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Old 05-22-2015, 06:24 PM
 
Location: Greenville, SC
5,818 posts, read 4,526,642 times
Reputation: 11087

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Quote:
Originally Posted by Chango View Post
What I'm saying is that either side of the argument is on equal ground. How can you prove the supernatural doesn't exist when you can't even prove the normal world is real?
Read the title of the thread -- I intended it to be about the value or validity of sensory perceptions and our interpretations of them as evidence, not about proving the supernatural doesn't exist.

You wrote: "If seeing a ghost or a flying saucer isn't enough to find acceptance that the current scientifically understood material world isn't the whole story, go study quantum mechanics."

Anyone who's worked as a mental health professional has known many people who have seen and heard strange things. They're called hallucinations and the only thing they're "evidence" of is the faulty wiring in the sufferer's brain. Neither is someone claiming to have seen a ghost or a flying saucer evidence that said phenomena exists.

This isn't to say that ghosts, UFOs, bigfoot, or puckwudgies don't exist, but what I am saying is that 90%+ of the "evidence" presented in this forum and other paranormal forums consists of personal stories -- and our knowledge of the way memory works tells us that this collection of stories can be interesting and entertaining, but it "proves" nothing.

If you don't really care about proof and knowledge regarding paranormal phenomena and just want to take all these stories at face value, fine -- but the name for that is "religious belief" and there are plenty of us here who demand a higher standard of proof than blind faith before we believe in an objective reality behind these phenomena. That includes by the way our own experiences of the paranormal, including mine.
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Old 05-22-2015, 06:37 PM
 
48,508 posts, read 88,781,384 times
Reputation: 18192
Quote:
Originally Posted by Versatile View Post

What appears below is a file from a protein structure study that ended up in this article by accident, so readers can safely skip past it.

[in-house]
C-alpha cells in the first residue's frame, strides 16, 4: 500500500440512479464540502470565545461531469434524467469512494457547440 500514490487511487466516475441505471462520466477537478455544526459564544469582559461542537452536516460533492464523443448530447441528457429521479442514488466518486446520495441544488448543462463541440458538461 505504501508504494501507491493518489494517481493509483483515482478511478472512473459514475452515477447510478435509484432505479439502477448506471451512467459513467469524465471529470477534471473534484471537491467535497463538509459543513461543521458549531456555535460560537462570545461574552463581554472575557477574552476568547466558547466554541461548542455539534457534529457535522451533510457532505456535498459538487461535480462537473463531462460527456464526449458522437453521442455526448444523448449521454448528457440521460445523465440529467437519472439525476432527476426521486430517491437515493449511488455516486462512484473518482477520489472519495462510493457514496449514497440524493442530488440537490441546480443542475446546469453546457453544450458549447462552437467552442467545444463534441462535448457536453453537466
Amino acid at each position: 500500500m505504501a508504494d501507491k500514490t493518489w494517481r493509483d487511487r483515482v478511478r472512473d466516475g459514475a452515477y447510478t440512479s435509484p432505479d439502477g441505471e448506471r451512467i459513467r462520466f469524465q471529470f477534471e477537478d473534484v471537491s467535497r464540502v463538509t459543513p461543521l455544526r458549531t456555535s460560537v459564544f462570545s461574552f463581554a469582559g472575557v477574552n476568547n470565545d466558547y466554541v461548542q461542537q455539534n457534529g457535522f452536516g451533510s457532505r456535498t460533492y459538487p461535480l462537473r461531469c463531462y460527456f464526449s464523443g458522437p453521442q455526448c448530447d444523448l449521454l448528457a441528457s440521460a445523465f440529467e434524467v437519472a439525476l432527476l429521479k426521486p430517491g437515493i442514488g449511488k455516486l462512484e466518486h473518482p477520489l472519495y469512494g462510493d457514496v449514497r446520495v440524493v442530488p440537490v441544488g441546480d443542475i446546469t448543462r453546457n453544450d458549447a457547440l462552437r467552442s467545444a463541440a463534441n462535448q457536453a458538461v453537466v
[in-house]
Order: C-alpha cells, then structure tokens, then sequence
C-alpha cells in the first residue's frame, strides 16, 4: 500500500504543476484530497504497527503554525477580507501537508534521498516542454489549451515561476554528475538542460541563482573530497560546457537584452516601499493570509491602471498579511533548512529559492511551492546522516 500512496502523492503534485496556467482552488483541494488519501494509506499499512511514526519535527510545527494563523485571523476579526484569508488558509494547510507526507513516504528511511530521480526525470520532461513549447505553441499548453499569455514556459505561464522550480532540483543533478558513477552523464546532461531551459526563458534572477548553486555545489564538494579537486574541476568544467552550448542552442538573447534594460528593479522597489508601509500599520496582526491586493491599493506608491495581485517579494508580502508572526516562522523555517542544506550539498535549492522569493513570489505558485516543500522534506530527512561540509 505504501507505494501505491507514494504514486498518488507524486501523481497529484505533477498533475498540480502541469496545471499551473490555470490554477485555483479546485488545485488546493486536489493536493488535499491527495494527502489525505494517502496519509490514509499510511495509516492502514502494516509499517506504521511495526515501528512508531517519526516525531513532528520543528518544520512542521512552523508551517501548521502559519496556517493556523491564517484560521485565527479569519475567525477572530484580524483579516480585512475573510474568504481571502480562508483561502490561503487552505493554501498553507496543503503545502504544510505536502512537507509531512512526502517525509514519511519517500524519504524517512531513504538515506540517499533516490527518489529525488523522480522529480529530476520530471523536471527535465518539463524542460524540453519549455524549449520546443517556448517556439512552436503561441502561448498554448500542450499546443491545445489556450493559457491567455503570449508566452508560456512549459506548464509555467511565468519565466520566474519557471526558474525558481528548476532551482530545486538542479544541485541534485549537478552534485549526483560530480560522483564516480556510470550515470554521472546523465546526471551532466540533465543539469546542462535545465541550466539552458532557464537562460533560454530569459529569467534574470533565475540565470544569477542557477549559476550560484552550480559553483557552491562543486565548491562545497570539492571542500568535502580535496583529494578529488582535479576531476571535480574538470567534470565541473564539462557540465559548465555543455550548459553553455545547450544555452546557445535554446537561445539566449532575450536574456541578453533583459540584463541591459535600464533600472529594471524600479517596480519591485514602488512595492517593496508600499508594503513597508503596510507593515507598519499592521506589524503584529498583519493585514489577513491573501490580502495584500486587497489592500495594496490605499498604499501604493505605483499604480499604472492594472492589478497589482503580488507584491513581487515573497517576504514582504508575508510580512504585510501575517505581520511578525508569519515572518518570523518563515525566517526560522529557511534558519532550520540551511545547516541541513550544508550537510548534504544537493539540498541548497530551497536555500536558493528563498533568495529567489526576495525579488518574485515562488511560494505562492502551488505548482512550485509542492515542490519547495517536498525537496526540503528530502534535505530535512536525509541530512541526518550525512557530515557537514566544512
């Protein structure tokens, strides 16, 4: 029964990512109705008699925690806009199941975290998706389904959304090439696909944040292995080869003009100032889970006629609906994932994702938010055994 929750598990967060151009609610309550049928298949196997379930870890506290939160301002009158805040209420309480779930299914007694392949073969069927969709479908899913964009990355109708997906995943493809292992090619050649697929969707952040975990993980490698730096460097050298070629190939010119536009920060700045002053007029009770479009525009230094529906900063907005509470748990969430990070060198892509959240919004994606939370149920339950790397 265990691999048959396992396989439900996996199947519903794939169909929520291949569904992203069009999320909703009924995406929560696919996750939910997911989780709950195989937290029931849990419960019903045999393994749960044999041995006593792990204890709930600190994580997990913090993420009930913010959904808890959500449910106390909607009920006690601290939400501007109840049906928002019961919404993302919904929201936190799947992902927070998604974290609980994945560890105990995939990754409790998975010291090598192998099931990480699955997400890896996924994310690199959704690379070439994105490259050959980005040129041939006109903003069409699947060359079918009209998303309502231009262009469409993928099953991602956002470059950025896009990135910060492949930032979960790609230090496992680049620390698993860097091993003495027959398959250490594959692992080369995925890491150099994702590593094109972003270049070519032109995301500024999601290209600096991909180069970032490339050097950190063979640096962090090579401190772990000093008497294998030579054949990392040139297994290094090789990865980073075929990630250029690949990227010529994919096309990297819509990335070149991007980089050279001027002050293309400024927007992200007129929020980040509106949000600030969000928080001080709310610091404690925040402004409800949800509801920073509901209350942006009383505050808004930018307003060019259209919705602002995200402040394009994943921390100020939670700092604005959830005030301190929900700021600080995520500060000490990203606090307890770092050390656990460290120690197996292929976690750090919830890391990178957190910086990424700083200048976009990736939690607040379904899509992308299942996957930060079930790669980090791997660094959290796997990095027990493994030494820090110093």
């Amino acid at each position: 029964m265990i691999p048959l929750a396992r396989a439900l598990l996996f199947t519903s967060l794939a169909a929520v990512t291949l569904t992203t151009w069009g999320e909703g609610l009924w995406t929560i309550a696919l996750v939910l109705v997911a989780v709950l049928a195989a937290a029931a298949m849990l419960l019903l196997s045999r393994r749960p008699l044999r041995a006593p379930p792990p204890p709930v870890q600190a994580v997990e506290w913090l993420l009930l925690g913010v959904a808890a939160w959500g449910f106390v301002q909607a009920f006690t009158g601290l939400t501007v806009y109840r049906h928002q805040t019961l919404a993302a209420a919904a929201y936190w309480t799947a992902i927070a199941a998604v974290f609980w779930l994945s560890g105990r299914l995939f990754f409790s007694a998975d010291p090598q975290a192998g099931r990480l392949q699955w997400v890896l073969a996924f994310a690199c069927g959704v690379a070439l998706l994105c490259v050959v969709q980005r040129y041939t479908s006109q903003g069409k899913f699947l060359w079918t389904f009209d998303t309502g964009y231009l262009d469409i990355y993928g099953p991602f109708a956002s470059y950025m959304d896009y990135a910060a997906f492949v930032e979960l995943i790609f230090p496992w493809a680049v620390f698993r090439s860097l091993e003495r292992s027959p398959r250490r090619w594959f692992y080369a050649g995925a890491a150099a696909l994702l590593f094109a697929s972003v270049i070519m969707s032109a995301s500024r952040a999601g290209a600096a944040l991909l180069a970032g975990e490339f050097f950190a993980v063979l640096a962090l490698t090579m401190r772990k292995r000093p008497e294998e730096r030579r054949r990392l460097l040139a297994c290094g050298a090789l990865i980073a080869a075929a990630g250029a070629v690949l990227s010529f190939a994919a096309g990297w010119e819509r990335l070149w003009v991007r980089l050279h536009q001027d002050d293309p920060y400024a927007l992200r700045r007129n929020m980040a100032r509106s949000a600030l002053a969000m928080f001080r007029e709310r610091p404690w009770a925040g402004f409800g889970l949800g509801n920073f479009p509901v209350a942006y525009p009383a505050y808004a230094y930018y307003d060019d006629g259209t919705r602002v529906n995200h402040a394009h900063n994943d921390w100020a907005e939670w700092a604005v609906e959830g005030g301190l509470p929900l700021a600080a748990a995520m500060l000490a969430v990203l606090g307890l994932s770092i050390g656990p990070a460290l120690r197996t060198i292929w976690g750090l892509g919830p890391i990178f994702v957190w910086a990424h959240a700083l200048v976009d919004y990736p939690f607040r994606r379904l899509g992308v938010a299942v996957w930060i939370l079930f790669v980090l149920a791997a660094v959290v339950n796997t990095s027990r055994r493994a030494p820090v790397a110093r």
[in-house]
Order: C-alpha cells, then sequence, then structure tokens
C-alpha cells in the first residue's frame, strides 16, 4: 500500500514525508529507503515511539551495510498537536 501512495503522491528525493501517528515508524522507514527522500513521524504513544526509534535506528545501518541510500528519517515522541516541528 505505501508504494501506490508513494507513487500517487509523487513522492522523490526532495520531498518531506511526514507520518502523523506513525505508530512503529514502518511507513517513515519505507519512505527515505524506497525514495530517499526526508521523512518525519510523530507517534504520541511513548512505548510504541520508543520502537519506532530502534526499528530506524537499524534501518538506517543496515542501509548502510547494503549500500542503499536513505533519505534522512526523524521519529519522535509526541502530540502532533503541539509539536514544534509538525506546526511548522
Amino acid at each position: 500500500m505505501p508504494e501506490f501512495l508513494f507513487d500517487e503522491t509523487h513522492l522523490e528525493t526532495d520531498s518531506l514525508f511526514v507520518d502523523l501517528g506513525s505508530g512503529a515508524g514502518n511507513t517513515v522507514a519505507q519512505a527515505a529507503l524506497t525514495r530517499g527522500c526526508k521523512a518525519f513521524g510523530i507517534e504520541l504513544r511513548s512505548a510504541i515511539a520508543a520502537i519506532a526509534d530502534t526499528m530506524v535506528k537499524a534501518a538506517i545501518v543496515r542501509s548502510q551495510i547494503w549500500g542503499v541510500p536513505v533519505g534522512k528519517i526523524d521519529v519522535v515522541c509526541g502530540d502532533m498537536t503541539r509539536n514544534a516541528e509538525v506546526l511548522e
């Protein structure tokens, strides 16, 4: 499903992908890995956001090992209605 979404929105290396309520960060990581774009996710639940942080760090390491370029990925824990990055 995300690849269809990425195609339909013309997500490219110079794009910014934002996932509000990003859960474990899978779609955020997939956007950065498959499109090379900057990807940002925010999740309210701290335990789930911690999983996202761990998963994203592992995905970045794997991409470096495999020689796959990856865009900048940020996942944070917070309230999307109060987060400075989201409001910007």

IMO These people were under stress of the violence they just witnessed. Can we expect a more correct memory when not under stress? i think so.
Exactly. But it all we have to go o and the job of defense to show that in trials.
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Old 05-23-2015, 02:23 AM
 
Location: Australia, Melbourne
291 posts, read 217,092 times
Reputation: 332
Quote:
Originally Posted by Vasily View Post
This applies to things like hauntings, encounters with cryptids, encounters with UFOs, and the other weirdness covered in this forum

http://www.nytimes.com/2015/05/15/ny...mory.html?_r=2

"I know what I saw" is therefore pretty much valueless as objective evidence. No, you can't trust your memories. Let the hating begin.
OK. I will bite. I had a genuine encounter with an earth spirit when I was 9. I am 40. I still know 100% what I saw. My skin still goes white like some kind of poker tell when I talk about it. The whole thing about "unreliable memories" is bunkum. Especially for powerful experiences with the esoteric/unusual.
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Old 05-23-2015, 02:26 AM
 
Location: Australia, Melbourne
291 posts, read 217,092 times
Reputation: 332
Quote:
Originally Posted by Vasily View Post
Read the title of the thread -- I intended it to be about the value or validity of sensory perceptions and our interpretations of them as evidence, not about proving the supernatural doesn't exist.

You wrote: "If seeing a ghost or a flying saucer isn't enough to find acceptance that the current scientifically understood material world isn't the whole story, go study quantum mechanics."

Anyone who's worked as a mental health professional has known many people who have seen and heard strange things. They're called hallucinations and the only thing they're "evidence" of is the faulty wiring in the sufferer's brain. Neither is someone claiming to have seen a ghost or a flying saucer evidence that said phenomena exists.